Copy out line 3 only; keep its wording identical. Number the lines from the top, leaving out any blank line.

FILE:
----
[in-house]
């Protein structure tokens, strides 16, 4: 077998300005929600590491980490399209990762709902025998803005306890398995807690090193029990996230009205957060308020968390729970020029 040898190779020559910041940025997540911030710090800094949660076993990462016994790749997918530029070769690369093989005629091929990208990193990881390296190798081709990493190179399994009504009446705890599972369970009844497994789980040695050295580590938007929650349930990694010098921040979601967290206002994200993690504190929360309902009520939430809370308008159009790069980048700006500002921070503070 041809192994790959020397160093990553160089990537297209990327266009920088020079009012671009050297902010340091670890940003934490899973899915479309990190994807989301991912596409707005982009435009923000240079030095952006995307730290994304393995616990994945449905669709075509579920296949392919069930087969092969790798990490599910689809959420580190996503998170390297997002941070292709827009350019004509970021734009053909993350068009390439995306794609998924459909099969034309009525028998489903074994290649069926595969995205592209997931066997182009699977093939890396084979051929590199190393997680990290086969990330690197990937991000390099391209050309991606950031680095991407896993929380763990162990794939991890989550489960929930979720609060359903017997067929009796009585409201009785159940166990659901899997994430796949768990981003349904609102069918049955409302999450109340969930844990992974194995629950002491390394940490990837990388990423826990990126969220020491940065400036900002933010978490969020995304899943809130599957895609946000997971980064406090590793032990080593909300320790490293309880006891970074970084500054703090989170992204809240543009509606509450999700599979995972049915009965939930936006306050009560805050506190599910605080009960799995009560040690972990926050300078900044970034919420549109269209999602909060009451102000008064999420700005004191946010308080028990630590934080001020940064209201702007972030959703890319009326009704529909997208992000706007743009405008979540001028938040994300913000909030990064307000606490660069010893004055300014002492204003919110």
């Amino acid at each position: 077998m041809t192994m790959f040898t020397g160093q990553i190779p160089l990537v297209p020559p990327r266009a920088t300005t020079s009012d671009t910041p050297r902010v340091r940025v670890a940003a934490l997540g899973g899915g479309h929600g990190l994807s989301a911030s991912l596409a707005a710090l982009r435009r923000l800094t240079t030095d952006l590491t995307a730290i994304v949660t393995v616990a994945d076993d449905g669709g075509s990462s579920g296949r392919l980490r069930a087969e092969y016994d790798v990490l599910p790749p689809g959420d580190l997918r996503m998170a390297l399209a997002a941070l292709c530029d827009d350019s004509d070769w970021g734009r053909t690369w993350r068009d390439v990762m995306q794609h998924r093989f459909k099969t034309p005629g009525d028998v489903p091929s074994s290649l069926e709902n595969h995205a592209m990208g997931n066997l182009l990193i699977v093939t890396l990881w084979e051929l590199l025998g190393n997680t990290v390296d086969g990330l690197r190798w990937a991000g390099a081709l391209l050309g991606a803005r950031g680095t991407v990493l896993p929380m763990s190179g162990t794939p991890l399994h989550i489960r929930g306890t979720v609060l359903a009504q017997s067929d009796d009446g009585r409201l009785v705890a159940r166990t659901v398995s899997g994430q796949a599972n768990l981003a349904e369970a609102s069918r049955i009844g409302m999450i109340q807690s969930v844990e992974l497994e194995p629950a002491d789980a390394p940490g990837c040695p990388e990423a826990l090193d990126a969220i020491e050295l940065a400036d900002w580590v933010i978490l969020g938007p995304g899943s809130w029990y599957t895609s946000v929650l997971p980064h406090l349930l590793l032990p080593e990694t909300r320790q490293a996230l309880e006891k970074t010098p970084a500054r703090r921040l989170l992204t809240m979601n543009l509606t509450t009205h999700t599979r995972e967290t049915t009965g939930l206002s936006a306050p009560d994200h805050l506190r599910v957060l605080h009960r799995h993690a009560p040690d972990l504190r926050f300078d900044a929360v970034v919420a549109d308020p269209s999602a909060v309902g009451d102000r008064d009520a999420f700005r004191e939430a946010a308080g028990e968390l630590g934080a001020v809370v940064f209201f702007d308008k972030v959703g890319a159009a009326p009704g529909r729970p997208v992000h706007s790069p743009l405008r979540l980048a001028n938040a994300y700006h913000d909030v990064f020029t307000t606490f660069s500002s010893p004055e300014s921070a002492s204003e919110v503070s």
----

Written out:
């Amino acid at each position: 077998m041809t192994m790959f040898t020397g160093q990553i190779p160089l990537v297209p020559p990327r266009a920088t300005t020079s009012d671009t910041p050297r902010v340091r940025v670890a940003a934490l997540g899973g899915g479309h929600g990190l994807s989301a911030s991912l596409a707005a710090l982009r435009r923000l800094t240079t030095d952006l590491t995307a730290i994304v949660t393995v616990a994945d076993d449905g669709g075509s990462s579920g296949r392919l980490r069930a087969e092969y016994d790798v990490l599910p790749p689809g959420d580190l997918r996503m998170a390297l399209a997002a941070l292709c530029d827009d350019s004509d070769w970021g734009r053909t690369w993350r068009d390439v990762m995306q794609h998924r093989f459909k099969t034309p005629g009525d028998v489903p091929s074994s290649l069926e709902n595969h995205a592209m990208g997931n066997l182009l990193i699977v093939t890396l990881w084979e051929l590199l025998g190393n997680t990290v390296d086969g990330l690197r190798w990937a991000g390099a081709l391209l050309g991606a803005r950031g680095t991407v990493l896993p929380m763990s190179g162990t794939p991890l399994h989550i489960r929930g306890t979720v609060l359903a009504q017997s067929d009796d009446g009585r409201l009785v705890a159940r166990t659901v398995s899997g994430q796949a599972n768990l981003a349904e369970a609102s069918r049955i009844g409302m999450i109340q807690s969930v844990e992974l497994e194995p629950a002491d789980a390394p940490g990837c040695p990388e990423a826990l090193d990126a969220i020491e050295l940065a400036d900002w580590v933010i978490l969020g938007p995304g899943s809130w029990y599957t895609s946000v929650l997971p980064h406090l349930l590793l032990p080593e990694t909300r320790q490293a996230l309880e006891k970074t010098p970084a500054r703090r921040l989170l992204t809240m979601n543009l509606t509450t009205h999700t599979r995972e967290t049915t009965g939930l206002s936006a306050p009560d994200h805050l506190r599910v957060l605080h009960r799995h993690a009560p040690d972990l504190r926050f300078d900044a929360v970034v919420a549109d308020p269209s999602a909060v309902g009451d102000r008064d009520a999420f700005r004191e939430a946010a308080g028990e968390l630590g934080a001020v809370v940064f209201f702007d308008k972030v959703g890319a159009a009326p009704g529909r729970p997208v992000h706007s790069p743009l405008r979540l980048a001028n938040a994300y700006h913000d909030v990064f020029t307000t606490f660069s500002s010893p004055e300014s921070a002492s204003e919110v503070s």